Sun Microsystems Inc now says its JavaStation desktops won’t begin to ship in volume until 1998. Sun CEO Scott McNealy said it plans to install 10,000 of the devices internally by this time next year: of course it was supposed to have installed 3,000 of them for its own use by now. It won’t meet that target until around the October timeframe, when initial deliveries of the full-function devices are now set to begin. Sun’s been drawing a lot of flak for the pickle it’s got itself in over the JavaStation network computers it announced last October with such fanfare, has pinned so much hope on, but has yet to ship as full- function devices. It’s not if, but when, says McNealy. The company says it’s pulling more resources into the JavaStation product effort, and Gene Banman, VP and general manager of the desktop group responsible for the JavaStations has turned responsibility for the company’s workstations and graphics products over to VP and general manager Ken Okin, so that he can spend more time on the JavaStation campaign. Banman says it was obvious more time needed to be given to the JavaStation initiative.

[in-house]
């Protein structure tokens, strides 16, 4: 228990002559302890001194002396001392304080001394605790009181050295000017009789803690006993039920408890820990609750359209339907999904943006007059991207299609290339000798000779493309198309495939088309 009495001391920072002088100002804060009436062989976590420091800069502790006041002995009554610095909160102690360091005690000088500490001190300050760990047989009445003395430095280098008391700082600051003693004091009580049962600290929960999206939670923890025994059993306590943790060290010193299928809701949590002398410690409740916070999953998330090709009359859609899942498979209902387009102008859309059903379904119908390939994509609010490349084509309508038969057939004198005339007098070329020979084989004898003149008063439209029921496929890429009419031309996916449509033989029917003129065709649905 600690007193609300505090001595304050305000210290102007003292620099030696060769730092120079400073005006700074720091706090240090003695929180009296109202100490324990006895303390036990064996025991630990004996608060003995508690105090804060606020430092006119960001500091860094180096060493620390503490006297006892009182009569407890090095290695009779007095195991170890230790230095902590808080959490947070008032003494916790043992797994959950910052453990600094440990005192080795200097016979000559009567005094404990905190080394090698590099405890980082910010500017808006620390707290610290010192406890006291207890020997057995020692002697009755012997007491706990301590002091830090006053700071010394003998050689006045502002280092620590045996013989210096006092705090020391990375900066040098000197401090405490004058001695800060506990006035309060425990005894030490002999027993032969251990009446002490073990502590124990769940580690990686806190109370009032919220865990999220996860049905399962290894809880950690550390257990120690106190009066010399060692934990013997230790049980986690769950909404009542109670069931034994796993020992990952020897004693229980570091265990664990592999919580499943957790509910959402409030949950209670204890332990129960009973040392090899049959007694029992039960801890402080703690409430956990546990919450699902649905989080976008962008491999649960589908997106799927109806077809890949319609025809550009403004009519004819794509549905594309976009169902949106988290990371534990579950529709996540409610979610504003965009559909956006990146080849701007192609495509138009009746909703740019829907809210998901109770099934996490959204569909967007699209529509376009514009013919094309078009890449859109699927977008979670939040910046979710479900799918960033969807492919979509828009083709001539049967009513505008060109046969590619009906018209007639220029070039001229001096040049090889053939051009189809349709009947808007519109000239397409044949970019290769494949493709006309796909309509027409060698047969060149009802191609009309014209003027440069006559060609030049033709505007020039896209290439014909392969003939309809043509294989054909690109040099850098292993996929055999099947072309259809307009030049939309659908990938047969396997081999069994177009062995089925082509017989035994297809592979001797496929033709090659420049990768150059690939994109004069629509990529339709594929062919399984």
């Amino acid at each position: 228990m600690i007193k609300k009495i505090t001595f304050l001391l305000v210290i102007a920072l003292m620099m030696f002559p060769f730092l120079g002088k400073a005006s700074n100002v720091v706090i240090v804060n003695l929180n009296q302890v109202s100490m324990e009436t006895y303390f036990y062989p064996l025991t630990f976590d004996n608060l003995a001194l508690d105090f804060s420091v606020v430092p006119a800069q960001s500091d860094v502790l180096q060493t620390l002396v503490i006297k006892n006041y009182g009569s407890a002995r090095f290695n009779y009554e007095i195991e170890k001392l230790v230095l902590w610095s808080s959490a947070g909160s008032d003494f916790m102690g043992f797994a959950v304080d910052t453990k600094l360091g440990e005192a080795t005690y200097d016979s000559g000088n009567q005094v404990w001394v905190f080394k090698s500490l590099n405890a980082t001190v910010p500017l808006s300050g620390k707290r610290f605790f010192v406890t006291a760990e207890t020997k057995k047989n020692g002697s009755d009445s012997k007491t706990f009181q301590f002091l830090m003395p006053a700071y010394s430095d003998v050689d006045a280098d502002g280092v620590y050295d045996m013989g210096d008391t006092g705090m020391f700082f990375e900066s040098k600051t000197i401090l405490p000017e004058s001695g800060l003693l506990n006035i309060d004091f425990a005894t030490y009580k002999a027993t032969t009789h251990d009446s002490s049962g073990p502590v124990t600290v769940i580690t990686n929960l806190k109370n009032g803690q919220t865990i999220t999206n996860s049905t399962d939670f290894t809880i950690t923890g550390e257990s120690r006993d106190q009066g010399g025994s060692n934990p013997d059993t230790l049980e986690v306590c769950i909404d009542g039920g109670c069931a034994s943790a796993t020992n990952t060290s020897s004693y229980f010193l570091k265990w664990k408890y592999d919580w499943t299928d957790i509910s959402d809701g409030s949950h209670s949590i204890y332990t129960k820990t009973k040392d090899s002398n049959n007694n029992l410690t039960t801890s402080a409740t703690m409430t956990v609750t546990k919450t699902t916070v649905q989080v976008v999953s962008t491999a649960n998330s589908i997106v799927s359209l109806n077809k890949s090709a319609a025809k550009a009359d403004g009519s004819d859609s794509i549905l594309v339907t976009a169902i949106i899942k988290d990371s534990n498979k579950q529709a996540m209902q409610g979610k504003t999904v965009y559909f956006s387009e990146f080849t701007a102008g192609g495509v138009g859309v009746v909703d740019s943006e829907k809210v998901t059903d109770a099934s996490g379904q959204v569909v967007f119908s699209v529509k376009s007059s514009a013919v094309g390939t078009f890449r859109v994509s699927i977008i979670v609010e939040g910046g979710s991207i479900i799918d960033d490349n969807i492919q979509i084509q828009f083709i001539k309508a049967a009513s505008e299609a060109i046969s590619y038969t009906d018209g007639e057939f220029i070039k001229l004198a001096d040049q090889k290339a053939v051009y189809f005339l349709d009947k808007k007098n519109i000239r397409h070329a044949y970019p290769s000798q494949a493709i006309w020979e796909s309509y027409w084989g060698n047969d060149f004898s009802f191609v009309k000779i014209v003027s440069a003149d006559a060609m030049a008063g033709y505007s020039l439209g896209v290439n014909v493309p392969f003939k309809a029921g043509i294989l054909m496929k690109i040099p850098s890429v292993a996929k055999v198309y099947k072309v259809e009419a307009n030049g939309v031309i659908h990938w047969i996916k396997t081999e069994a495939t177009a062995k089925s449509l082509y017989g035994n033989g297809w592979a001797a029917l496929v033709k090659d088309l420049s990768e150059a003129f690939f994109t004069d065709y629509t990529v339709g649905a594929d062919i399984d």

Companies that are already acting upon cost of ownership studies which Sun and others are waving under Microsoft Corp’s nose claiming network computers and zero administration, or thin clients are going to be cheaper to maintain than PCs, still have few choice of supplier. Sun’s full function model won’t be available until at least October. NCs built to Oracle Corp designs, such as DEC’s Shark, are only just coming to market while Tektronix Inc ships its new NC200 NetStation this month. On the other hand NeoWare Systems Inc – which was formerly called HDS Network Systems – has been shipping full-function thin clients for a year or more. That’s why Unix poster account Burlington Coat Factory has bypassed JavaStation and will instead buy more NCs from NeoWare. CIO Mike Prince said NCs will play an important role in the company’s future IT strategy, and he needs Java, X Windows, terminal emulation and NT access in one box. Sun’s early JavaStation models didn’t even support X, he says. The problem he’s trying to solve is exemplified by the company’s experience yesterday when the computer systems at of its locations went down for some hours because a floppy drive that it didn’t even know about had broken and it had then had to find the offending device located somewhere in the 500,000 square foot building. Installing remotely-managed, diskless NCs will eliminate this problem, Prince says. But it’s not just NCs that he’s waiting for. To implement the kind three-tier architecture he envisages, Prince also been waiting for its database supplier, Oracle Corp, to ship its web-enabled products.